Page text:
FIVE African cities managed to remain in the top 100 in the global quality of living rankings, with Port Louis in Mauritius topping the Africa chart at an overall 84th position. Durban (87) ranked the highest for quality of living within South Africa, closely followed by Cape Town (94) and Johannesburg (96). On the other side of the scope, Brazzaville (224) in the Republic of the Congo, N’Djamena (226) in Chad, Khartoum (227) in Sudan and Bangui (230) in the Central African Republic formed the four lowest-ranked cities for quality of living within Africa.
According to Mercer’s 19th annual Quality of Living survey, Port Louis is the only Africa city which managed to fall within the top 100 rankings with the highest for infrastructure in 94th place. Cape Town missed it with 1 position ranking at 101st position followed by Tunis (104) in Tunisia and Victoria (109) in Seychelles concluding the top 4 Africa cities. Lack of infrastructure remains a challenge within Africa, with N’Djamena (224), Bangui (226), Conakry (227) in Guinea Republic and Brazzaville (228) in the Republic of the Congo forming the lowest rankings.
Despite increased political and financial volatility in South Africa, its cities fell within the top 100 of the world’s highest quality of living and remain attractive destinations for expanding business operations and sending expatriates on assignment, according to the survey. Durban (87) ranked the highest for quality of living within South Africa, closely followed by Cape Town (94) and Johannesburg (96).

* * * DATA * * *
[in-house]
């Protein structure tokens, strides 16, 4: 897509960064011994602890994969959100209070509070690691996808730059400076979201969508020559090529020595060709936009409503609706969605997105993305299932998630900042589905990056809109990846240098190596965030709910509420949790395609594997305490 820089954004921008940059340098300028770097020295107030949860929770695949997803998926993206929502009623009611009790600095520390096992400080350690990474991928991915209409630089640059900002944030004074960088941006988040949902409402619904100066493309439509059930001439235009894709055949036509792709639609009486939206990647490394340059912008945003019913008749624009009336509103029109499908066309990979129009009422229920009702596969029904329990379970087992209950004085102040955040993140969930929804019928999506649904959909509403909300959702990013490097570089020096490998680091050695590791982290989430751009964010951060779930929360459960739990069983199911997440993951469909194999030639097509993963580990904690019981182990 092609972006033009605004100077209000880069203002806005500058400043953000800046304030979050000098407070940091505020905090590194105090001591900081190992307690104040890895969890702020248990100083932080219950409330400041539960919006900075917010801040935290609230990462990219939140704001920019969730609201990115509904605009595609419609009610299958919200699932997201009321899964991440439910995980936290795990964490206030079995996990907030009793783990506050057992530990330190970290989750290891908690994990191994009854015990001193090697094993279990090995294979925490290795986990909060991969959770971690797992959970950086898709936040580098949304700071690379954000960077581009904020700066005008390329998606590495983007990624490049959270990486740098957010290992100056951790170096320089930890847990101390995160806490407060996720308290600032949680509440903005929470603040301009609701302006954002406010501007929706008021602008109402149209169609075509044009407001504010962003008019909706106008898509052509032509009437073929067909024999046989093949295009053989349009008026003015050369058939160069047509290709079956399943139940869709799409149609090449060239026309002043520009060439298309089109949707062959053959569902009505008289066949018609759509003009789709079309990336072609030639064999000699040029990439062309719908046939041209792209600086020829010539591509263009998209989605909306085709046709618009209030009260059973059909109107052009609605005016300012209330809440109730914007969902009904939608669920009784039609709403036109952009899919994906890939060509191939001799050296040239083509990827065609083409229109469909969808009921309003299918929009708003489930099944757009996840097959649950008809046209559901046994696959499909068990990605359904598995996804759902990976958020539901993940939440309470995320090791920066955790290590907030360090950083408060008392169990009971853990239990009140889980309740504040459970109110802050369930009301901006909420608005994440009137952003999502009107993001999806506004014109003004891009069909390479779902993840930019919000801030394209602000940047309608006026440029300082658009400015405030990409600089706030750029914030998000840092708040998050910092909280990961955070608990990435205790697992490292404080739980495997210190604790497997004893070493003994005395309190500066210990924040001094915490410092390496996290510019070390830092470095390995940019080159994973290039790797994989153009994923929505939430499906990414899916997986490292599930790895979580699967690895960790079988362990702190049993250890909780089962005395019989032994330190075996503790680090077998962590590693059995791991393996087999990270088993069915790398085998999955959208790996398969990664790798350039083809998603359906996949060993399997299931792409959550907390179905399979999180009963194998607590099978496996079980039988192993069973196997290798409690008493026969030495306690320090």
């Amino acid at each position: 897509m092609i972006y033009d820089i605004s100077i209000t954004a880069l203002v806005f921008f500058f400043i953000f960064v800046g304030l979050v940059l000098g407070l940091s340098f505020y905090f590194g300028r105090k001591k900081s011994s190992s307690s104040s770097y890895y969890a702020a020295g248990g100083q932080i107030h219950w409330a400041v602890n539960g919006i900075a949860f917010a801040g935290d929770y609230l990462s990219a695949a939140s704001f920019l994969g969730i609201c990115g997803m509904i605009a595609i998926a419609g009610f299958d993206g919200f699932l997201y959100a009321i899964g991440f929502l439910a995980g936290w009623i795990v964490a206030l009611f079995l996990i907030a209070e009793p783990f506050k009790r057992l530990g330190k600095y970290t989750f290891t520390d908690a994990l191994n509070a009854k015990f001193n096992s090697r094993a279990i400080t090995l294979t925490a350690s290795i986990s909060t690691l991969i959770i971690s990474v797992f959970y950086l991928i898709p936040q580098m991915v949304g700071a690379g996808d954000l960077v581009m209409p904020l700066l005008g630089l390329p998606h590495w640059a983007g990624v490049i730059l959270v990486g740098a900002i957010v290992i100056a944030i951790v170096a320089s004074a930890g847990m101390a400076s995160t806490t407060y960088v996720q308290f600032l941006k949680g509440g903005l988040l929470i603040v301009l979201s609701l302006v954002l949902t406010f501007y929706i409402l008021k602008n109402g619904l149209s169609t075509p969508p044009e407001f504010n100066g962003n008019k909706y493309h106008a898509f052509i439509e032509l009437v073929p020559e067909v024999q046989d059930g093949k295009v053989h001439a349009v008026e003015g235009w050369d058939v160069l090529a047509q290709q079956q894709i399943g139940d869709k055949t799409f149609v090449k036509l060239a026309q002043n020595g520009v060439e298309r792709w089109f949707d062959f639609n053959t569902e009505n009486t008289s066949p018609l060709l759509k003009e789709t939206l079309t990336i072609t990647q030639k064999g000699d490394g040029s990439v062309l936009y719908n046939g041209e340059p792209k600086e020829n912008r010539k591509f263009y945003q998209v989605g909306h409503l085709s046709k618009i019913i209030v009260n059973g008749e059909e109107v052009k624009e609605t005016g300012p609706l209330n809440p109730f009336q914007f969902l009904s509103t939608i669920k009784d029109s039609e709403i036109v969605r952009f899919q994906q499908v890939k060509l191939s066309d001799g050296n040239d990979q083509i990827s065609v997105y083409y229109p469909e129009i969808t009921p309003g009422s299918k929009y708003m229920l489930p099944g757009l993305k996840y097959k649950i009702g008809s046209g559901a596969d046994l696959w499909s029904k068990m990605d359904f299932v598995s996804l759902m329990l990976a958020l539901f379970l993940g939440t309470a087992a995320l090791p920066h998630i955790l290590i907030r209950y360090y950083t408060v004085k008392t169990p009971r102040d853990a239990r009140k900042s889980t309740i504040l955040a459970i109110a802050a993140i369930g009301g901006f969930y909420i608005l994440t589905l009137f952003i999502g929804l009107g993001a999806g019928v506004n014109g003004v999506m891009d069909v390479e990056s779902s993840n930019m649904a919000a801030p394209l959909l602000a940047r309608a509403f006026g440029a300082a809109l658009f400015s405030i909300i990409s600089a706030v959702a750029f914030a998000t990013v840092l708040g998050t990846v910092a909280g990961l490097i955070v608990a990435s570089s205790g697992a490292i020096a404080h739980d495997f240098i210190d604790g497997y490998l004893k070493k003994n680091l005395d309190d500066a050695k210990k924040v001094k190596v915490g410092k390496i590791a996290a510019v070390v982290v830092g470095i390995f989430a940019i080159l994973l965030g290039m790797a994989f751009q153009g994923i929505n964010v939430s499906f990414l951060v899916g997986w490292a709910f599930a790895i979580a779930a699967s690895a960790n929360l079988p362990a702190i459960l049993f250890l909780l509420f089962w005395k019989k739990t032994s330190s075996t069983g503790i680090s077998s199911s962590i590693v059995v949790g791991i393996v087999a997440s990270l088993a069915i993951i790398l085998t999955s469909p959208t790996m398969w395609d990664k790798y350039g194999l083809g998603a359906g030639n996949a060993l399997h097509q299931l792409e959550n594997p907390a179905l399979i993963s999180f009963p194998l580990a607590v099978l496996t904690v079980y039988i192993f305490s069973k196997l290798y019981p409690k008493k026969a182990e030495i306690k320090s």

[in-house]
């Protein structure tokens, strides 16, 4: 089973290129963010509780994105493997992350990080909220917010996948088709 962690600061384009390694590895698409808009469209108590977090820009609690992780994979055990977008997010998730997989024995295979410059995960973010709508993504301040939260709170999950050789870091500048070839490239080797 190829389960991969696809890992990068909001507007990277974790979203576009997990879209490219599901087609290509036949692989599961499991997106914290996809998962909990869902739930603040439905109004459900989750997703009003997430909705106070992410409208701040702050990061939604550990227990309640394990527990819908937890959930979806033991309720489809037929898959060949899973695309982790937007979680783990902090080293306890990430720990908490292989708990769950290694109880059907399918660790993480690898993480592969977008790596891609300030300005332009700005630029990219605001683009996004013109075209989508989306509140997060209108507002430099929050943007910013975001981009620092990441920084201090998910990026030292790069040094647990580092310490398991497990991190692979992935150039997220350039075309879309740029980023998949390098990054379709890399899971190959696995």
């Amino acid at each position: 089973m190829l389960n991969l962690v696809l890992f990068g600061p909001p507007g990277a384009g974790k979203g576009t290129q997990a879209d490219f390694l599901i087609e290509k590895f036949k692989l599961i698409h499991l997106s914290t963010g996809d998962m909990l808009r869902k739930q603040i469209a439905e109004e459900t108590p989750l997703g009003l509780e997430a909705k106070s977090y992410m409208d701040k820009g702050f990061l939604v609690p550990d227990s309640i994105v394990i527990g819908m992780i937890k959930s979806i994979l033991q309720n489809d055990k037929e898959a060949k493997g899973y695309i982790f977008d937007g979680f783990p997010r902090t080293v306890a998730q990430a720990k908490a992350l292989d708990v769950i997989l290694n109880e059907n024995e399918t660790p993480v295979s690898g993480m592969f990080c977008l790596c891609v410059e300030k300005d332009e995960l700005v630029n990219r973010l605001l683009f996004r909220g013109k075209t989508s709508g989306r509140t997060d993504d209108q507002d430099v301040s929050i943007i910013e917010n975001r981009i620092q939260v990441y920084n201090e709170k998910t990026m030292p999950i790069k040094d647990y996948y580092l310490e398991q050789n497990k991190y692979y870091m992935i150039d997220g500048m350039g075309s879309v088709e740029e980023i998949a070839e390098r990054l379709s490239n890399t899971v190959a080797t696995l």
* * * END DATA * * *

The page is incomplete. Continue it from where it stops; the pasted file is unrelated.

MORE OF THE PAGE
‘Economic instability, social unrest, and growing political upheaval all add to the complex challenge multinational companies face when analysing quality of living for their expatriate workforce,’ said Ilya Bonic, senior partner and president of Mercer’s Career business. ‘For multinationals and governments it is vital to have quality of living information that is accurate, detailed, and reliable. It not only enables these employers to compensate employees appropriately, but it also provides a planning benchmark and insights into the often-sensitive operational environment that surrounds their workforce.
‘In uncertain times, organisations that plan to establish themselves and send staff to a new location should ensure they get a complete picture of the city, including its viability as a business location and its attractiveness to key talent,’ Bonic added.
Mercer’s survey also includes a city infrastructure ranking that assesses each city’s supply of electricity, drinking water, telephone and mail services, and public transportation as well as traffic congestion and the range of international flights available from local airports.
Mercer’s authoritative survey is one of the world’s most comprehensive and is conducted annually to enable multinational companies and other organisations to compensate employees fairly when placing them on international assignments. In addition to valuable data, Mercer’s Quality of Living surveys provide hardship premium recommendations for over 450 cities throughout the world; this year’s ranking includes 231 of these cities.
‘The success of foreign assignments is influenced by issues such as ease of travel and communication, sanitation standards, personal safety, and access to public services,’ said Slagin Parakatil, Principal at Mercer and responsible for its quality of living research. “Multinational companies need accurate and timely information to help calculate fair and consistent expatriate compensation – a real challenge in locations with a compromised quality of living.”
Parakatil added, ‘A city’s infrastructure, or rather the lack thereof, can considerably affect the quality of living that expatriates and their families experience on a daily basis. Access to a variety of transport options, being connected locally and internationally, and access to electricity and drinkable water are among the essential needs of expatriates arriving in a new location on assignment. A well-developed infrastructure can also be a key competitive advantage for cities and municipalities trying to attract multinational companies, talent, and foreign investments.’